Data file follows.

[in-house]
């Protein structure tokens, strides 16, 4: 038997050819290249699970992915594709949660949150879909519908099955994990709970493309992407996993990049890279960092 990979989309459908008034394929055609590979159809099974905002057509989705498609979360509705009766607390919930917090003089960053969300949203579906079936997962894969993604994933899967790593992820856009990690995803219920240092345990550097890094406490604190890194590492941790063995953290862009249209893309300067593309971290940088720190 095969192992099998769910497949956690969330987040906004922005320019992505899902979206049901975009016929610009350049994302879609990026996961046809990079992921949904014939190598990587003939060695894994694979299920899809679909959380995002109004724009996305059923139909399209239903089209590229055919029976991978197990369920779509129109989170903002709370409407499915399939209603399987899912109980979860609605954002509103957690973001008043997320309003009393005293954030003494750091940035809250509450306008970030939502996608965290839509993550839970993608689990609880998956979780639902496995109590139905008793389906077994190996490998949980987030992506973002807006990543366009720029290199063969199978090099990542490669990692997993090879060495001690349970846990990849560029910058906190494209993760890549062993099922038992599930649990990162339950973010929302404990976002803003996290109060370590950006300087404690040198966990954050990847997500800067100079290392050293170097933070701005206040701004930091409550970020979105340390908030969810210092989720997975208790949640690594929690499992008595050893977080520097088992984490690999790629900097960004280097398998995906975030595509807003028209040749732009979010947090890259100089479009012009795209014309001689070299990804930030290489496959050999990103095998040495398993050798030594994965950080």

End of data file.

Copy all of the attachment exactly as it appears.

[in-house]
């Protein structure tokens, strides 16, 4: 038997050819290249699970992915594709949660949150879909519908099955994990709970493309992407996993990049890279960092 990979989309459908008034394929055609590979159809099974905002057509989705498609979360509705009766607390919930917090003089960053969300949203579906079936997962894969993604994933899967790593992820856009990690995803219920240092345990550097890094406490604190890194590492941790063995953290862009249209893309300067593309971290940088720190 095969192992099998769910497949956690969330987040906004922005320019992505899902979206049901975009016929610009350049994302879609990026996961046809990079992921949904014939190598990587003939060695894994694979299920899809679909959380995002109004724009996305059923139909399209239903089209590229055919029976991978197990369920779509129109989170903002709370409407499915399939209603399987899912109980979860609605954002509103957690973001008043997320309003009393005293954030003494750091940035809250509450306008970030939502996608965290839509993550839970993608689990609880998956979780639902496995109590139905008793389906077994190996490998949980987030992506973002807006990543366009720029290199063969199978090099990542490669990692997993090879060495001690349970846990990849560029910058906190494209993760890549062993099922038992599930649990990162339950973010929302404990976002803003996290109060370590950006300087404690040198966990954050990847997500800067100079290392050293170097933070701005206040701004930091409550970020979105340390908030969810210092989720997975208790949640690594929690499992008595050893977080520097088992984490690999790629900097960004280097398998995906975030595509807003028209040749732009979010947090890259100089479009012009795209014309001689070299990804930030290489496959050999990103095998040495398993050798030594994965950080």